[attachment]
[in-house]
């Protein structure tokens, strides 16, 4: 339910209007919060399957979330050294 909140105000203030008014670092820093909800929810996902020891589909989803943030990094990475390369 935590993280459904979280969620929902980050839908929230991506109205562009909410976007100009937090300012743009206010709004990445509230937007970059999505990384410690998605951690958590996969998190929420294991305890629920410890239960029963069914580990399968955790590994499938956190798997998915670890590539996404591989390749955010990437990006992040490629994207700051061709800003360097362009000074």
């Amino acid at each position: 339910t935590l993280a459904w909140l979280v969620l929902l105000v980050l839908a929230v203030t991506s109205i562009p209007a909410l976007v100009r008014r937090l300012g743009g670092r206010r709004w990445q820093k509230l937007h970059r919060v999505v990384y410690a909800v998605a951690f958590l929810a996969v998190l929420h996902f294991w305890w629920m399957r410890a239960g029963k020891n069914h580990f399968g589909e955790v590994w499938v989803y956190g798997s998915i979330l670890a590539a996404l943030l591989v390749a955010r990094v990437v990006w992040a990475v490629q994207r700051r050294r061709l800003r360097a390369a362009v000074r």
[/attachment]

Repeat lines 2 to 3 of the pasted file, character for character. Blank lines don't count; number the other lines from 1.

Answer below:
């Protein structure tokens, strides 16, 4: 339910209007919060399957979330050294 909140105000203030008014670092820093909800929810996902020891589909989803943030990094990475390369 935590993280459904979280969620929902980050839908929230991506109205562009909410976007100009937090300012743009206010709004990445509230937007970059999505990384410690998605951690958590996969998190929420294991305890629920410890239960029963069914580990399968955790590994499938956190798997998915670890590539996404591989390749955010990437990006992040490629994207700051061709800003360097362009000074």
């Amino acid at each position: 339910t935590l993280a459904w909140l979280v969620l929902l105000v980050l839908a929230v203030t991506s109205i562009p209007a909410l976007v100009r008014r937090l300012g743009g670092r206010r709004w990445q820093k509230l937007h970059r919060v999505v990384y410690a909800v998605a951690f958590l929810a996969v998190l929420h996902f294991w305890w629920m399957r410890a239960g029963k020891n069914h580990f399968g589909e955790v590994w499938v989803y956190g798997s998915i979330l670890a590539a996404l943030l591989v390749a955010r990094v990437v990006w992040a990475v490629q994207r700051r050294r061709l800003r360097a390369a362009v000074r």